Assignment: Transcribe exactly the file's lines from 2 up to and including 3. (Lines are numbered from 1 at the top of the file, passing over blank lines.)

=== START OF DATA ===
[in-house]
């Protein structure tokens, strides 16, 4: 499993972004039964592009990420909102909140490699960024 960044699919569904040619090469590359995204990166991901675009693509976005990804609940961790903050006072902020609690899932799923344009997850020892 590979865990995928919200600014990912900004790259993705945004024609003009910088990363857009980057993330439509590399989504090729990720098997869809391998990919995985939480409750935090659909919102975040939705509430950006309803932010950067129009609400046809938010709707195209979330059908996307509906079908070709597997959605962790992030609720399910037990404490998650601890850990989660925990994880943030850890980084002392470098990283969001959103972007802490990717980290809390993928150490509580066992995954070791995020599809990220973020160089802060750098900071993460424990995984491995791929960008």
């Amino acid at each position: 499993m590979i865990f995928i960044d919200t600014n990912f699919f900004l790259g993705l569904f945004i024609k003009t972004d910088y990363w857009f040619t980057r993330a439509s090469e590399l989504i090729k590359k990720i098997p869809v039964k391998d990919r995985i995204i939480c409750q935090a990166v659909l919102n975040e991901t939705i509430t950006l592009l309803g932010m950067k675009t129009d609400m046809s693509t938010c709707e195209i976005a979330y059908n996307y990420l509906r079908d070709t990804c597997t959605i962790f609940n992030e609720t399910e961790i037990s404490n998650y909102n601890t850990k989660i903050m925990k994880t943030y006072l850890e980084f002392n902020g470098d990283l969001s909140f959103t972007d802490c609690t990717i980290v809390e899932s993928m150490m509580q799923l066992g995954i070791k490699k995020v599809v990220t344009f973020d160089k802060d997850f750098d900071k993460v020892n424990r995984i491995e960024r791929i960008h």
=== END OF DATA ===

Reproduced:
């Protein structure tokens, strides 16, 4: 499993972004039964592009990420909102909140490699960024 960044699919569904040619090469590359995204990166991901675009693509976005990804609940961790903050006072902020609690899932799923344009997850020892 590979865990995928919200600014990912900004790259993705945004024609003009910088990363857009980057993330439509590399989504090729990720098997869809391998990919995985939480409750935090659909919102975040939705509430950006309803932010950067129009609400046809938010709707195209979330059908996307509906079908070709597997959605962790992030609720399910037990404490998650601890850990989660925990994880943030850890980084002392470098990283969001959103972007802490990717980290809390993928150490509580066992995954070791995020599809990220973020160089802060750098900071993460424990995984491995791929960008």
């Amino acid at each position: 499993m590979i865990f995928i960044d919200t600014n990912f699919f900004l790259g993705l569904f945004i024609k003009t972004d910088y990363w857009f040619t980057r993330a439509s090469e590399l989504i090729k590359k990720i098997p869809v039964k391998d990919r995985i995204i939480c409750q935090a990166v659909l919102n975040e991901t939705i509430t950006l592009l309803g932010m950067k675009t129009d609400m046809s693509t938010c709707e195209i976005a979330y059908n996307y990420l509906r079908d070709t990804c597997t959605i962790f609940n992030e609720t399910e961790i037990s404490n998650y909102n601890t850990k989660i903050m925990k994880t943030y006072l850890e980084f002392n902020g470098d990283l969001s909140f959103t972007d802490c609690t990717i980290v809390e899932s993928m150490m509580q799923l066992g995954i070791k490699k995020v599809v990220t344009f973020d160089k802060d997850f750098d900071k993460v020892n424990r995984i491995e960024r791929i960008h």